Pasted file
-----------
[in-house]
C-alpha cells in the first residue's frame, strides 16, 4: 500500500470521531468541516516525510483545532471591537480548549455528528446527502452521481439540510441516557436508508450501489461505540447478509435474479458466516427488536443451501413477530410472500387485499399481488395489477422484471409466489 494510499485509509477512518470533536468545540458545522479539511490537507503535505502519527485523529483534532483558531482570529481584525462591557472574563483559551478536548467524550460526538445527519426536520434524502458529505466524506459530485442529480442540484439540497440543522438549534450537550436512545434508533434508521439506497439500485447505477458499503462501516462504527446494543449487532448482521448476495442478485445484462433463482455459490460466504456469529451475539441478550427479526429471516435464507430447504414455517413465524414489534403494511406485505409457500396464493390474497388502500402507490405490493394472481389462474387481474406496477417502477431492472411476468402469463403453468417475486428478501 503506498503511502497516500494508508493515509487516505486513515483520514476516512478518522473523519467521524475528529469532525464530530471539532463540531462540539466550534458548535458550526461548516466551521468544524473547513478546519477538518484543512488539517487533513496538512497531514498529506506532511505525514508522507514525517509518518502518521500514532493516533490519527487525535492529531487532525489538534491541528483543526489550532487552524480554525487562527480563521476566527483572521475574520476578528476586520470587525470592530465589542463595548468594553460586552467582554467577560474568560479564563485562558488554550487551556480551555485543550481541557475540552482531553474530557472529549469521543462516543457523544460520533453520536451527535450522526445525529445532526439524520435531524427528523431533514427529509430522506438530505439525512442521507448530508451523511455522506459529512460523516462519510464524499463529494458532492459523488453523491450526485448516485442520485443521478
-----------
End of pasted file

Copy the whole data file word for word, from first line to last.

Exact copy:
[in-house]
C-alpha cells in the first residue's frame, strides 16, 4: 500500500470521531468541516516525510483545532471591537480548549455528528446527502452521481439540510441516557436508508450501489461505540447478509435474479458466516427488536443451501413477530410472500387485499399481488395489477422484471409466489 494510499485509509477512518470533536468545540458545522479539511490537507503535505502519527485523529483534532483558531482570529481584525462591557472574563483559551478536548467524550460526538445527519426536520434524502458529505466524506459530485442529480442540484439540497440543522438549534450537550436512545434508533434508521439506497439500485447505477458499503462501516462504527446494543449487532448482521448476495442478485445484462433463482455459490460466504456469529451475539441478550427479526429471516435464507430447504414455517413465524414489534403494511406485505409457500396464493390474497388502500402507490405490493394472481389462474387481474406496477417502477431492472411476468402469463403453468417475486428478501 503506498503511502497516500494508508493515509487516505486513515483520514476516512478518522473523519467521524475528529469532525464530530471539532463540531462540539466550534458548535458550526461548516466551521468544524473547513478546519477538518484543512488539517487533513496538512497531514498529506506532511505525514508522507514525517509518518502518521500514532493516533490519527487525535492529531487532525489538534491541528483543526489550532487552524480554525487562527480563521476566527483572521475574520476578528476586520470587525470592530465589542463595548468594553460586552467582554467577560474568560479564563485562558488554550487551556480551555485543550481541557475540552482531553474530557472529549469521543462516543457523544460520533453520536451527535450522526445525529445532526439524520435531524427528523431533514427529509430522506438530505439525512442521507448530508451523511455522506459529512460523516462519510464524499463529494458532492459523488453523491450526485448516485442520485443521478